It may be the seasonal heat that incubates revolutionary sentiments, since both Independence Day and Bastille Day occurred in the feverish days of July. One admires the temperance of our Founding Fathers, who met in Philadelphia in un-airconditioned rooms.
The other revolution unleashed more violent passions against a devout monarch who, like Charles I and later Nicholas II, inherited the consequences of less benign forebears. There were excesses in the American colonies, but pulling down the statue of George III was unlike the French actually beheading their king and queen.
Inasmuch as the “infamy” that excited the tarring and feathering by Americans was a matter of parliamentary representation and taxation, it was genteel compared to the “infâme” in Paris, which meant destruction of the Christian social order. In Philadelphia, no Goddess of Reason was enthroned on the communion table of Christ Church, nor was George Washington drenched in blood when he prayed in Saint Paul’s Chapel before his inauguration.
I say this not in a pejorative spirit, for I think many Frenchmen would agree with me, and I have been exhilarated by several Bastille Day celebrations in Paris, with their unsurpassed elegance, albeit absent the concomitant enormities of the Reign of Terror.
What differentiates the two revolutions is the invocation versus the rejection of God. In one sense, the American Revolution was not a revolution at all, for it asserted the historic claims of citizens as Englishmen mantled with the protestations of the Magna Carta, which had been neglected by more recent German occupiers of the throne. My prejudices are compromised by the fact that my French paternal antecedents were compatriots with Rochambeau and Lafayette, and my English maternal ancestors in their Cheshire regiment may even have taken aim at the Massachusetts militiaman who fired the shot heard ’round the world.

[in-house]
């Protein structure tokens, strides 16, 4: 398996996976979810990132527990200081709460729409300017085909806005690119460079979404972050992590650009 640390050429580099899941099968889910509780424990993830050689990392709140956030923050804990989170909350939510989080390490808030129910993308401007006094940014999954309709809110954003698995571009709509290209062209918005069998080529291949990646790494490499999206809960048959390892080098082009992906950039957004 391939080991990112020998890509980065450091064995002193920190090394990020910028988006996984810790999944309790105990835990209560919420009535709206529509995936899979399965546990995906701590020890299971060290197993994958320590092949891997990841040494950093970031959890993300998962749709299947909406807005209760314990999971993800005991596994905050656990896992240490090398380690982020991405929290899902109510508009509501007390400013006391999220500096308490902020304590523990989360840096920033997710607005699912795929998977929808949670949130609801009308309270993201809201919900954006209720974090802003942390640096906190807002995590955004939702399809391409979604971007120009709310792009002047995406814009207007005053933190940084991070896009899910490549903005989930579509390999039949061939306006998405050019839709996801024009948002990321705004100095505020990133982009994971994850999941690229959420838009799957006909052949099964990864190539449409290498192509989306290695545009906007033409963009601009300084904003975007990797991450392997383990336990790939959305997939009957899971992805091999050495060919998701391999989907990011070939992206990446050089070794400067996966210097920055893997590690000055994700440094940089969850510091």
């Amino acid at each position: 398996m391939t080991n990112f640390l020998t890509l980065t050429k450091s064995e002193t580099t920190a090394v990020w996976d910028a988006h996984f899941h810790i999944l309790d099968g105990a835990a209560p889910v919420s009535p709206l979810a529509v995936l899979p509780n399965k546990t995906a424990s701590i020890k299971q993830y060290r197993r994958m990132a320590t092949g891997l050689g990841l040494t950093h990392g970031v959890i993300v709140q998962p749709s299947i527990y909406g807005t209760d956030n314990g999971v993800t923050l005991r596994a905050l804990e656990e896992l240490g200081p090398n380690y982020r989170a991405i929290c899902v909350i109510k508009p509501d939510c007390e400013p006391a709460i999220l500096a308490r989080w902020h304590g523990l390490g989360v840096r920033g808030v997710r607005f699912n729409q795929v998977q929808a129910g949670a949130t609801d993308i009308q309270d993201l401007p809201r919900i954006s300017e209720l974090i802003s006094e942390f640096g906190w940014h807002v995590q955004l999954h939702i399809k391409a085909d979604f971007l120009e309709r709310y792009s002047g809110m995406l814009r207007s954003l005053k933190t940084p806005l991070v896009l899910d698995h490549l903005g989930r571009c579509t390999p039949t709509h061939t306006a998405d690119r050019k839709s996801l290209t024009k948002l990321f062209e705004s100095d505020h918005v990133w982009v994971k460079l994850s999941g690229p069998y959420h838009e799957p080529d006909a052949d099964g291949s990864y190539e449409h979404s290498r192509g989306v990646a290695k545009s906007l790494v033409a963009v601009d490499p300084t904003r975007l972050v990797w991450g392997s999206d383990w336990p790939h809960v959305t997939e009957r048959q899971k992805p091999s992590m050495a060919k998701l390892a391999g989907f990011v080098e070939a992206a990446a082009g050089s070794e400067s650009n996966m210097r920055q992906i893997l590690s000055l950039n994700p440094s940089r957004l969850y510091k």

In America, there were fanatics like Sam Adams, whose eponymous beer should be a caution to Godfearing men, and Tom Paine, who disdained religion. But many more thoughtful American patriots invoked John Locke and, with a few unmeasured exceptions, would have found zealots like the Jacobins ridiculous.
French Revolutionaries tried to substitute the Catholic Church with a mockery of it, rather like what is going on in today’s China. The Constitutional Church would have no pope and its clergy would be compliant state agents, and so forth. The Devil knows how to choreograph religious anarchy. Because Washington did not contradict divine order, he did not end up on the chopping block like Robespierre.
The Devil knows how to choreograph religious anarchy.
All of that pales in comparison with the only revolution that truly counts, for it changed the world permanently: When Christ rose from the dead, He set free vital germs of human rights, social progress, philanthropy, the philosophical matrix for science, universities, the consciousness of a Creator who made the world a channel of grace strengthened by moral order, and, finally — shown by a mercy divine — the prospect of life eternal.
Fr. George William Rutler is a Catholic priest and the pastor of the Church of St. Michael in Manhattan. This article from his parish church bulletin is used by permission.
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